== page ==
With Barack Obama's presidential victory in the bag, speculation has begun about who he'll appoint to his Cabinet. Actually, it began some time ago. Russell Baker of the New York Times many years ago invented a spectral figure called the Great Mentioner to describe how the Washington cognoscenti come to view this or that public figure as a candidate for political advancement. Sometimes the Great Mentioner passes along names under consideration by the deciding person or body. Sometimes the GM passes along names that the cognoscenti merely feel warrant consideration. Because the deliberations are secret, it's hard to know the difference (and also a lot less fun).
It used to be that you needed a lunchtime reservation at Washington's dog wagon of the moment either to learn who's on the list or to add some names yourself. Today the GM's picks, like all other human knowledge, have migrated to the Internet, where they've been democratized to a fare-thee-well. A college kid elevated Sarah Palin to the GOP's potential veep choice merely by creating a Web site. You don't even have to be American! The world is flat, and nous sommes tous Washington insiders. No harm in that. Indeed, this digitization saves Washington journalists like me a lot of time. But like the names I'd likely hear whispered over chardonnay at Acadiana, the Googled mentionees—mostly those very same names—are a hodgepodge of good prospects and bad. Somebody's got to winnow.
Back in October 1987, Paul Glastris published a deeply researched magazine piece in the Washington Monthly under the headline "The Powers That Shouldn't Be." Glastris now regrets what he says was at least one bad call: He wrote that the next Democratic president should not elevate William J. Perry to secretary of defense. Perry subsequently performed that job with admirable skill during the Clinton administration. The impact of Glastris' misjudgment was blunted by the Democrats' failure to recapture the White House in 1988—a luxury I do not enjoy as I compile my own do-not-hire list. Hoping to avoid Glastris' error, I have researched this piece perfunctorily. But caveat emptor: I cannot eliminate entirely the possibility that one or two of the judgments rendered below flunks the test of time.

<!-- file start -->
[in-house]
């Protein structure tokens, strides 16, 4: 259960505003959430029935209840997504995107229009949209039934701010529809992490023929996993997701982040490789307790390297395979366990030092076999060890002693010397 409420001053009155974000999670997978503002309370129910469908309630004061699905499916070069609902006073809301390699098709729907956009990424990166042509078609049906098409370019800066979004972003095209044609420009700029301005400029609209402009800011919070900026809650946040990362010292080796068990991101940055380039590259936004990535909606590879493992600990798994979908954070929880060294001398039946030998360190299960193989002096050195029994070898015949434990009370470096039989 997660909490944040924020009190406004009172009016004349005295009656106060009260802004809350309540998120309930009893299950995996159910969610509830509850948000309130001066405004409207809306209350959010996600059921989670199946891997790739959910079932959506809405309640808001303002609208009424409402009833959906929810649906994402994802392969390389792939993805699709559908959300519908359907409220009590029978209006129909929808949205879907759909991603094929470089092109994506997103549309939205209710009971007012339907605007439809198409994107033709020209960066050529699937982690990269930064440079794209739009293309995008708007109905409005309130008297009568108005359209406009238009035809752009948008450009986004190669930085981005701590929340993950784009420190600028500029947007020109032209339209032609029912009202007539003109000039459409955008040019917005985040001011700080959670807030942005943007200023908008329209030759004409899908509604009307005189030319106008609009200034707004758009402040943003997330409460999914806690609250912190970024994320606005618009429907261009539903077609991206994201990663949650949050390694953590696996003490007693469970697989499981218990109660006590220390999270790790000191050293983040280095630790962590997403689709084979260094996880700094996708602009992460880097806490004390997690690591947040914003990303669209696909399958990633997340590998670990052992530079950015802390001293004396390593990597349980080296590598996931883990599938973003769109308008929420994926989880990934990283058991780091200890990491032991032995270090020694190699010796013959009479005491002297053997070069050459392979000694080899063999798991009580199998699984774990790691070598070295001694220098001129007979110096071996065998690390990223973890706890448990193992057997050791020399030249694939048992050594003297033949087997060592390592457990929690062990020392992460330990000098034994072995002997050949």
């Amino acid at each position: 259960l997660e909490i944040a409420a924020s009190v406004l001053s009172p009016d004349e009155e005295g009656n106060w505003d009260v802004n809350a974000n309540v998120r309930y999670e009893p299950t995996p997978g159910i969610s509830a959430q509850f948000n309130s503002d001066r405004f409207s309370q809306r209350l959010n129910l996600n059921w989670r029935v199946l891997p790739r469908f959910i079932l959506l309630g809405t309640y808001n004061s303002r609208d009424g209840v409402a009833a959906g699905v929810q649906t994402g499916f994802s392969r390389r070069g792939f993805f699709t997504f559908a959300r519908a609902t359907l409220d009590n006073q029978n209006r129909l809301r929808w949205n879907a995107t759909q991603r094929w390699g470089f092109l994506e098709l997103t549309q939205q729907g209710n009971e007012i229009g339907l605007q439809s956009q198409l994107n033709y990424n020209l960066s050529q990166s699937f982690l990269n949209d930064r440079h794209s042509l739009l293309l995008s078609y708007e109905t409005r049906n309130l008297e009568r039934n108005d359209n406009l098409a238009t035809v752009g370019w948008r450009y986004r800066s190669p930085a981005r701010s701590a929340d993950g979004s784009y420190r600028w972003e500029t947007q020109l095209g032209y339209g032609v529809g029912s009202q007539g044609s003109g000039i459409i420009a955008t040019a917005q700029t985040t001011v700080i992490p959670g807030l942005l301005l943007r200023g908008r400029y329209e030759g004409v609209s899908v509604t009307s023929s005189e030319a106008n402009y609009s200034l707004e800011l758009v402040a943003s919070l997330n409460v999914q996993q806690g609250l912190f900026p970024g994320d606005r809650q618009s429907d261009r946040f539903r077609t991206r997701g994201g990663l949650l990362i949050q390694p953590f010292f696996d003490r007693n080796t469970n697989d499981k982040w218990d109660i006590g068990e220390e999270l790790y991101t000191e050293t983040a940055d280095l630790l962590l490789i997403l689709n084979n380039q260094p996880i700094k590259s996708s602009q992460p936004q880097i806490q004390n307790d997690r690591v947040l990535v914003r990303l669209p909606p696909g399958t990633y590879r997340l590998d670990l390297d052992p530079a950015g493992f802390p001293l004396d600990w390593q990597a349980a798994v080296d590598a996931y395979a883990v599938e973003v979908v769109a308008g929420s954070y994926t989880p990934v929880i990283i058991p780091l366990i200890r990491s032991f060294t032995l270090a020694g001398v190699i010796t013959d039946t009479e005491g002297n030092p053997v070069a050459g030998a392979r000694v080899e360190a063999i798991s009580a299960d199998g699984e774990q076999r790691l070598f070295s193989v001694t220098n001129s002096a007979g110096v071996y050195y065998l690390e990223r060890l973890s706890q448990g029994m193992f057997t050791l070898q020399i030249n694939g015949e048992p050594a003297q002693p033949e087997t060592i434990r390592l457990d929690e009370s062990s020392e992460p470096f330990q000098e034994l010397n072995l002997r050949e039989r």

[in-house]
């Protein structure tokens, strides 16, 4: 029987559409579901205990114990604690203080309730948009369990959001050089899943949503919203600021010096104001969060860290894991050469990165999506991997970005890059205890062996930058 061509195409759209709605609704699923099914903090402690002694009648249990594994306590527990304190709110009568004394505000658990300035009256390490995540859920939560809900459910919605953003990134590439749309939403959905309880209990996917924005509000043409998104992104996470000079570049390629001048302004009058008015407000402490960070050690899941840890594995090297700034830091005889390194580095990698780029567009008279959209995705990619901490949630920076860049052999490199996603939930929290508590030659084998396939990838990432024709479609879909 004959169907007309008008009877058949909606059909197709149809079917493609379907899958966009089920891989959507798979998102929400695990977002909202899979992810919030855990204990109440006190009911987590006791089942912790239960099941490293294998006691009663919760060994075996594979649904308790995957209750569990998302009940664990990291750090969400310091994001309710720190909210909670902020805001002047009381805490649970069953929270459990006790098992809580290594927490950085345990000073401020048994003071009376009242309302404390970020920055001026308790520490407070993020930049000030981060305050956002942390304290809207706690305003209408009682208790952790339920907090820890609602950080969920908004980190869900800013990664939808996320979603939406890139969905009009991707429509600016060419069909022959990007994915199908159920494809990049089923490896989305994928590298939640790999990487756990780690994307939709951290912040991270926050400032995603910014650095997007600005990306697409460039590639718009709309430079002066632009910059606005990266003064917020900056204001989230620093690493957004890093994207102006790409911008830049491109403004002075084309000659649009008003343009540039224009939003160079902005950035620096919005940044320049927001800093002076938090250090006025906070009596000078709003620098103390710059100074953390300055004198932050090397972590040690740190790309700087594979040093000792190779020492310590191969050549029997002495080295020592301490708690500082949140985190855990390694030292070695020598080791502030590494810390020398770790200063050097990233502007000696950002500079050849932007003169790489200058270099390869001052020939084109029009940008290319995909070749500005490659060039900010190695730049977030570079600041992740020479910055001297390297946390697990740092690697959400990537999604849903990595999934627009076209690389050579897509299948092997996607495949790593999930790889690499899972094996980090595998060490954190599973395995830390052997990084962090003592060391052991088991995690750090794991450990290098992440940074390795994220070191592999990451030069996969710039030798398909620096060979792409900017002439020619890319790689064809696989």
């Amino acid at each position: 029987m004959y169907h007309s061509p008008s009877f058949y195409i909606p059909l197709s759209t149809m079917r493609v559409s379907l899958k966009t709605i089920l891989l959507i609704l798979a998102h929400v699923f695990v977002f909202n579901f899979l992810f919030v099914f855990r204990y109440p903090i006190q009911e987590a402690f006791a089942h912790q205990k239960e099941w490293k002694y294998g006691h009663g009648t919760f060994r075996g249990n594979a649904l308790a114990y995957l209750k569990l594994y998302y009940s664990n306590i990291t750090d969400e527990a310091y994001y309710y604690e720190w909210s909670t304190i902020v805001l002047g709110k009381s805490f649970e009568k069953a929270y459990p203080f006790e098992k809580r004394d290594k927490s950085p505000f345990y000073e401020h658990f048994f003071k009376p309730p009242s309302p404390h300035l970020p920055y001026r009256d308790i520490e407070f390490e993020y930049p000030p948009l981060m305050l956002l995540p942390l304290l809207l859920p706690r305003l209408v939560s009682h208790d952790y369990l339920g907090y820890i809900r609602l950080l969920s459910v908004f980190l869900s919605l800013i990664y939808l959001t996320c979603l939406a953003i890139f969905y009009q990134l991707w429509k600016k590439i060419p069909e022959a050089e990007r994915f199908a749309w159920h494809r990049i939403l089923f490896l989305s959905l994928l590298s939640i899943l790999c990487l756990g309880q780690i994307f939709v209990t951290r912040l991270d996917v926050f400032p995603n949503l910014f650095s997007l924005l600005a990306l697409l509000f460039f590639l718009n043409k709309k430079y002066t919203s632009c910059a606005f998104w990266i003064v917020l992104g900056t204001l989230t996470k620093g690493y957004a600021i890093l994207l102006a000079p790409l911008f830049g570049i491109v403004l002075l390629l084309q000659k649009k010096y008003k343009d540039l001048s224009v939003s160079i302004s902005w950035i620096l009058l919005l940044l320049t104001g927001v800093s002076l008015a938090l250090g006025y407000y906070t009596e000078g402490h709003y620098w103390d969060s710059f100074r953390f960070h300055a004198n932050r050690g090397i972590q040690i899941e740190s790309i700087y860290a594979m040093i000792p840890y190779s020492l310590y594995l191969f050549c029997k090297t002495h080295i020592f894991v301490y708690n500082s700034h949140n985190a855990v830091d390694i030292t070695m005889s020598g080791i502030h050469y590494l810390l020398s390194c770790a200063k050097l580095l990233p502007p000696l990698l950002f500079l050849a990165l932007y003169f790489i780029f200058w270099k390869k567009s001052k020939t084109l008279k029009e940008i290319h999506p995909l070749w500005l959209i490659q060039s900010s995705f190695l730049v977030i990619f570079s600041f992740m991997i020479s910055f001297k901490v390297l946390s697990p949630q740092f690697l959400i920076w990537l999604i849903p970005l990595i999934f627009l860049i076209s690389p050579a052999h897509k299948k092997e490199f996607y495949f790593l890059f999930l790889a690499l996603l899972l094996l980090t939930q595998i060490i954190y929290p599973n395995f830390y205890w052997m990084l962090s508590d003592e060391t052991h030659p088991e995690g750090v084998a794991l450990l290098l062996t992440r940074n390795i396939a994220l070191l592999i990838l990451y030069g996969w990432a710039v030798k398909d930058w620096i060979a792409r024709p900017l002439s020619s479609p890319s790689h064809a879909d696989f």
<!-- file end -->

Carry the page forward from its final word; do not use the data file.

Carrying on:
State Department. Do not appoint Bill Richardson, who by some accounts is the front-runner. Obama may feel he owes Richardson because the New Mexico governor endorsed him after dropping out of the presidential race and ended up being called a "Judas" by James Carville. But Richardson took his sweet time before embracing Obama; he dropped out in mid-January and didn't cough up the endorsement until late March. Richardson's résumé includes Clinton administration stints as energy secretary and as U.N. ambassador. He didn't perform either job particularly well. As energy secretary, Richardson rashly accused Los Alamos official Wen Ho Lee of espionage—a charge later proved false. As U.N. ambassador, Richardson didn't do anything anyone can remember except offer Monica Lewinsky a job three months before the story of her affair with President Clinton hit the Internet. "He has no great beliefs," observedSlate's David Plotz in June 2000, "which may be why he didn't mind flattering despots." Richardson has twice broken the world's record for most handshakes in an eight-hour period. He's very proud of this. Don't you find that alarming?
Also, do not appoint John Kerry. The 2004 election demonstrated that nobody likes him. That isn't disqualifying for a senator, but it is for a diplomat.
Also, do not appoint Anthony Lake. He made himself unconfirmable for Central Intelligence Agency director back in 1996 in part by saying on TV that he wasn't sure Alger Hiss was guilty. Heads up: Alger Hiss was guilty. If you think Hiss wasn't guilty and you want to get confirmed by the Senate, be my guest. But don't shoot your mouth off about it, because if you do, you'll be easy prey for the GOP. Also, I have to say that anyone who performs the mental calisthenics necessary to believe Alger Hiss may have been innocent runs a substantial risk that he won't have enough additional mental energy left to run the State Department.